Duties of the Young Wife #6: Self-Education

The Young Wife, in our model, perhaps age 18-23 and not yet with children, does not go to college. But that doesn’t mean she doesn’t educate herself. Self-education, as a subset of self-improvement, should be a theme throughout her life, but especially in the early years. The Young Wife should remember that she will be raising her children, and thus she should have the kind of education that she wishes to give to her children.

Since we will assume that the Young Wife got an adequate education regarding Math and Science in high school, her focus will be primarily literature, arts, history and culture. She should also study government or economics, but women tend to be less interested in these topics.

In general, a Young Wife can study about 2-3 hours a day, reading books of merit, in addition to her other duties. This is a level of involvement that can be quite pleasurable, and is not terribly demanding. A Young Wife can also study 6-10 hours per day, if she is serious about her education, but that is for those special women who value that kind of high-level education.

This reading should be “educational.” It can also be fun and interesting, but it should consist of books of lasting merit. Disposable thrillers and romance novels don’t count. Nor do a wide range of books on what are basically degenerate topics, including all sorts of “social justice” books today. Self-improvement should be a constant theme.

One goal of this reading should be to master her native language. The Young Wife should read high-quality literature, not only “high-quality” in the sense of the quality of expression, but also the moral content. Much “serious” literature of the twentieth century can be summed up as: “everyone behaves badly.” Avoid immoral and degenerate topics. Look for stories with a strong moral element. This can be found at every reading level. A Young Wife should start at a reading level that she is comfortable with, and move up as appropriate. For some women, they will have to start at what amounts to a preteen level. Look for books like the Little House on the Prairie series, Anne of Green Gables, Heidi, and The Secret Garden. Moving up a bit, we have books like Little Women and Laddie. At a little higher level, we have some of the big adult novels that are nevertheless easy to read. David Copperfield, by Charles Dickens, or The Adventures of Huckleberry Finn, by Mark Twain might be good.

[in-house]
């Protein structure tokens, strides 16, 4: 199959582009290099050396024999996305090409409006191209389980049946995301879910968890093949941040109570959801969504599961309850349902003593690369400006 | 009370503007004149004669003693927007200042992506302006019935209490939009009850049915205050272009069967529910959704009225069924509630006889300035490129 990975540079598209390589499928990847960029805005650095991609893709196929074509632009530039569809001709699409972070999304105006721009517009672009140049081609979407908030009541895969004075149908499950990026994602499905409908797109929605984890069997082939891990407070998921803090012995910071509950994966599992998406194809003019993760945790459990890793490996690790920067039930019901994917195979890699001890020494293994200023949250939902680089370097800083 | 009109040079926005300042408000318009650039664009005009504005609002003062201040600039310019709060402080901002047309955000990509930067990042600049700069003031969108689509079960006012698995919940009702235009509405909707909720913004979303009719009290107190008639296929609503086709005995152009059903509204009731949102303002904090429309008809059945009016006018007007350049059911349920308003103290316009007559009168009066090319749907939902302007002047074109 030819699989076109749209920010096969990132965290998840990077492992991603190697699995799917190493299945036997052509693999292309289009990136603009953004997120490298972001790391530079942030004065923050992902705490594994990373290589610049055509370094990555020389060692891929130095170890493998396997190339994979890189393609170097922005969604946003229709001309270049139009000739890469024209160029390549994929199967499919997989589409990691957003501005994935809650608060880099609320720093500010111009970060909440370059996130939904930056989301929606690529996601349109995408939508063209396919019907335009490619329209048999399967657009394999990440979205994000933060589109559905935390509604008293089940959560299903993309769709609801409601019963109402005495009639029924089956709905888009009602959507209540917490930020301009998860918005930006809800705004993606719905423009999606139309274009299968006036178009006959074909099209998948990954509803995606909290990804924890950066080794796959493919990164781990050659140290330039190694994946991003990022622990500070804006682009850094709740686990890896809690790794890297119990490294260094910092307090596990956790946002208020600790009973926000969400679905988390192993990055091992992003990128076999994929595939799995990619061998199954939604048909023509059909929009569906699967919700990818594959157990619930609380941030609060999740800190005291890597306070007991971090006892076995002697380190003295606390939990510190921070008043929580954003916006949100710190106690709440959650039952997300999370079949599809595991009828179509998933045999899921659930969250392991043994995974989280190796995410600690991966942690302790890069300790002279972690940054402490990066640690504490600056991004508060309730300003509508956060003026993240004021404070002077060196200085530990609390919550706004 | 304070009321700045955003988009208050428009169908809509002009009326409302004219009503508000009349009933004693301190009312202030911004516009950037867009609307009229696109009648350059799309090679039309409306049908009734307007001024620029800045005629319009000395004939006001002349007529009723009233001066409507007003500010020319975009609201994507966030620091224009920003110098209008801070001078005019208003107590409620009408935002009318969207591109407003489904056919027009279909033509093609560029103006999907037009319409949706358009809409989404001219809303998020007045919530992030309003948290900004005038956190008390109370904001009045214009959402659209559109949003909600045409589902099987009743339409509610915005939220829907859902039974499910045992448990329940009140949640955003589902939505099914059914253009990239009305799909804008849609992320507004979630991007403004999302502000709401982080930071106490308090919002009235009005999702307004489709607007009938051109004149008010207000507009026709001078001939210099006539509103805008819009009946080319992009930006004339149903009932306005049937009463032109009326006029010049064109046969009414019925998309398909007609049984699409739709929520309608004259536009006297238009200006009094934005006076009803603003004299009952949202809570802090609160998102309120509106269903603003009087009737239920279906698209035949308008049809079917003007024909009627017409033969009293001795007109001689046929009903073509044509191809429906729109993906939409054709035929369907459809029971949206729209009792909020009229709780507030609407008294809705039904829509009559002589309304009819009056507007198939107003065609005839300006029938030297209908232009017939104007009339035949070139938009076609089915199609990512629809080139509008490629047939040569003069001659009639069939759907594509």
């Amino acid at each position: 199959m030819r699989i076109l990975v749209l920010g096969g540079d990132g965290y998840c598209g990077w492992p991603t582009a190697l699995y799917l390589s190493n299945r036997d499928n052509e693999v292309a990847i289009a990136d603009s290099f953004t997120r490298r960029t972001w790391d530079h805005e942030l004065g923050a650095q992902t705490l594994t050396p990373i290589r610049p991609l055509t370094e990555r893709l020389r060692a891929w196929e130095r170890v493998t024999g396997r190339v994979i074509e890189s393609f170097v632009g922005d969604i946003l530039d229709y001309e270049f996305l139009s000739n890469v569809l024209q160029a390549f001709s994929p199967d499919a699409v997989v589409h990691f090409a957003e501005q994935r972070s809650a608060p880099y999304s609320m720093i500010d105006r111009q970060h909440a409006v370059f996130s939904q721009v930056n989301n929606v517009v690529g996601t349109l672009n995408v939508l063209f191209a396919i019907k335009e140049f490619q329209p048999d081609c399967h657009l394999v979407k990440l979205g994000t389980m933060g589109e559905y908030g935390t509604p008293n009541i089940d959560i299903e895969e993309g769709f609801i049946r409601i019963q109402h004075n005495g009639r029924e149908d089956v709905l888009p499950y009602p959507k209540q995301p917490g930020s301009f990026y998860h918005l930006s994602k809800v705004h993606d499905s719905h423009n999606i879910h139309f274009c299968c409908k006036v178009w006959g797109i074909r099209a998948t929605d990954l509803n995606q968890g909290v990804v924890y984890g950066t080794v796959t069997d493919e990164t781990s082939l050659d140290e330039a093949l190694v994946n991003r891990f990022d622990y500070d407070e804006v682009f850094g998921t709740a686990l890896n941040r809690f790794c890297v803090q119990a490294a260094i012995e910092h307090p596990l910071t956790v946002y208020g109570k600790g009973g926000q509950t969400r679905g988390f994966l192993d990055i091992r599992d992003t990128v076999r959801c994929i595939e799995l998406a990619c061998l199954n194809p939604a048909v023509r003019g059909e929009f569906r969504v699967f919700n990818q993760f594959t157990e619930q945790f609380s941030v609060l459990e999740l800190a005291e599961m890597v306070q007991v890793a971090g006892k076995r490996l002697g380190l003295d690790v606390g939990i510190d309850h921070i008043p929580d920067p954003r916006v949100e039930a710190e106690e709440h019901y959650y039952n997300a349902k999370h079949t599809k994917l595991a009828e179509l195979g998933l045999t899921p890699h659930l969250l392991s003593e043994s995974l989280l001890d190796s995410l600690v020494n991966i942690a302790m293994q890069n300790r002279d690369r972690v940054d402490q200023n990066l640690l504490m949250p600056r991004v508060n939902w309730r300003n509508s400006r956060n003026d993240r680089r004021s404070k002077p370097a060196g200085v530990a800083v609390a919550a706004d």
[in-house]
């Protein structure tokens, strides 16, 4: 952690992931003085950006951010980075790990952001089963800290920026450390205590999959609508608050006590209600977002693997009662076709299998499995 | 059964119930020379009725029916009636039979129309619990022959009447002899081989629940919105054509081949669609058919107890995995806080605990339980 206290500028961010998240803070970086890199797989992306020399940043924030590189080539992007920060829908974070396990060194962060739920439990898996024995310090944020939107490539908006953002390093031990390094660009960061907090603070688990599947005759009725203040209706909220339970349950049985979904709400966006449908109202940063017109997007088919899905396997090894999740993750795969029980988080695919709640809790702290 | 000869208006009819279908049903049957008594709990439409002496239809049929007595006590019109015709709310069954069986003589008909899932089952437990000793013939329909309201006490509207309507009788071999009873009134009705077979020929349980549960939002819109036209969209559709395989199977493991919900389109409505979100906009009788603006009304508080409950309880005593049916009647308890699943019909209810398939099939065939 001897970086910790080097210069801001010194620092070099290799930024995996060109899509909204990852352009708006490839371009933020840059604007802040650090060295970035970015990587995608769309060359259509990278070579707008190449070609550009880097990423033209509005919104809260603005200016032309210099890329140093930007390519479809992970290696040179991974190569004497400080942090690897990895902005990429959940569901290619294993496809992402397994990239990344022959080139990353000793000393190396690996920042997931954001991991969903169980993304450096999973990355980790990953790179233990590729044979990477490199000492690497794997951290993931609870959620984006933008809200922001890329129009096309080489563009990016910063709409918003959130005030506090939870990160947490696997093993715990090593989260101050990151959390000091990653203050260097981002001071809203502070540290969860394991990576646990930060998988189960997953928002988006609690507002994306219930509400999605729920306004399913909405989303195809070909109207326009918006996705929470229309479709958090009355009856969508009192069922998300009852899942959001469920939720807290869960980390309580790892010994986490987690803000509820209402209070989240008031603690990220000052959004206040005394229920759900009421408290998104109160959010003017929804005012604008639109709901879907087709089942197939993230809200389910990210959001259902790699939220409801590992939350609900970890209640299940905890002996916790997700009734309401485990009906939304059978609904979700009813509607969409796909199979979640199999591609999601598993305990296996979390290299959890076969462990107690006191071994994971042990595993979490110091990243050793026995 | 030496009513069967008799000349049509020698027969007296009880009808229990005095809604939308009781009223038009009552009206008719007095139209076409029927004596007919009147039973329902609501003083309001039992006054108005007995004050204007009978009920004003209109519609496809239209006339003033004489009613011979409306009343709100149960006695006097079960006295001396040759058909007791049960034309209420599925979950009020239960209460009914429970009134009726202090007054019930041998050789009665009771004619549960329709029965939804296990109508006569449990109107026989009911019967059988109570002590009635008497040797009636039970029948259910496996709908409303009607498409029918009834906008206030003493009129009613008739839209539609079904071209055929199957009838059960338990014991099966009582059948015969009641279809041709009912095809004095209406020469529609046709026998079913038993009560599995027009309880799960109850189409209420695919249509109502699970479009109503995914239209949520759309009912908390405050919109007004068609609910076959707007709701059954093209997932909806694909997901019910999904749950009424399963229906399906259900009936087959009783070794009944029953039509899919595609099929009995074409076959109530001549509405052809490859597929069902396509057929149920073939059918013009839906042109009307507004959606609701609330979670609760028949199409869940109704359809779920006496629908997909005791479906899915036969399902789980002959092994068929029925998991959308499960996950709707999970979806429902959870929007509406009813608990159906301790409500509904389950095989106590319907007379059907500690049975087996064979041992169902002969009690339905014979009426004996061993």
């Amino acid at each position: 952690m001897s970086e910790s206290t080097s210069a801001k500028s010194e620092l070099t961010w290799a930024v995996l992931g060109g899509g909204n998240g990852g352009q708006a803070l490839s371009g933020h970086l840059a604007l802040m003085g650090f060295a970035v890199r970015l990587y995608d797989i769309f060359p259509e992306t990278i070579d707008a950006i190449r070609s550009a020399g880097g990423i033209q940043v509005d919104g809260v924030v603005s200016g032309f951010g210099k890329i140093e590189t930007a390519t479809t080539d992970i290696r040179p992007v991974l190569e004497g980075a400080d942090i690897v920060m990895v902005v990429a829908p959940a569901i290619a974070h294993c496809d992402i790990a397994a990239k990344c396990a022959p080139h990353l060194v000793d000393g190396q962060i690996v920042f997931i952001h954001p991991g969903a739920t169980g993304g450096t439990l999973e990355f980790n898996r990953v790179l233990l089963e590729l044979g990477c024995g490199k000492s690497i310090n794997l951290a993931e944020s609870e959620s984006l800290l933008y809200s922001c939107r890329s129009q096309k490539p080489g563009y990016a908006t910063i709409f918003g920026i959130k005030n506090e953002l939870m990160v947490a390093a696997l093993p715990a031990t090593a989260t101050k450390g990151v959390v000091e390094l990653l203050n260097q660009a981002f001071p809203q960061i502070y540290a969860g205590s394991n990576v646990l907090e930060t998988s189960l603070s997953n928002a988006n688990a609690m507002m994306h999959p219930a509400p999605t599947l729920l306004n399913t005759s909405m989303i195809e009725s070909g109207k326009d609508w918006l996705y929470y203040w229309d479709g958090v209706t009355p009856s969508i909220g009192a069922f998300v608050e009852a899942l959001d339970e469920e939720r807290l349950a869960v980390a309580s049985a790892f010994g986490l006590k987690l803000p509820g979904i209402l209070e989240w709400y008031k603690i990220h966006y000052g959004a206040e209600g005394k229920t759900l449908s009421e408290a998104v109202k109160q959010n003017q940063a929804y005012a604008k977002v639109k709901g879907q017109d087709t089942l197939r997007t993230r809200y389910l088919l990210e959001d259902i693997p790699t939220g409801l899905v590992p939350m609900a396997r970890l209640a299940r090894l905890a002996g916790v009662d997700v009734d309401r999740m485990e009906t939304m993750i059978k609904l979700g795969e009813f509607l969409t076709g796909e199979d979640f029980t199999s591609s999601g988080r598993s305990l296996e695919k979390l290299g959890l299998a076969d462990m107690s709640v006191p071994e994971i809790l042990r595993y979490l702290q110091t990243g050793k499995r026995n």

Getting more complicated, we have books like Middlemarch, War and Peace, and all of Jane Austen. Somewhere along the line, we should include a survey of poetry in English, and start reading the plays of Shakespeare. These bear many rereadings. Eventually, we will be at a level to tackle the Harvard Classics, with some very weighty items including the Divine Comedy, Paradise Lost and the Aeneid.

Most women are rather ill-educated these days, so it would be good for many women to start at what, in the nineteenth century, would have been considered a preteen level.

Our Young Wife can also read many contemporary works of merit. This could be Created to be his Helpmeet, by Debi Pearl, Guns, Germs and Steel by Jared Diamond, or the Closing of the American Mind, by Allan Bloom. Probably, she should be guided in this by someone, or some resource.

The Young Wife will soon be busy with children. But, she can continue this process of self-education, reading 2-3 hours a day, for a decade or more. This is one of the nice things about being a stay-at-home wife. You can educate yourself to a far higher standard than those other women who have a career, and must devote all their time and energy to vocational issues.

Published by proprietor

Happily married, with children.

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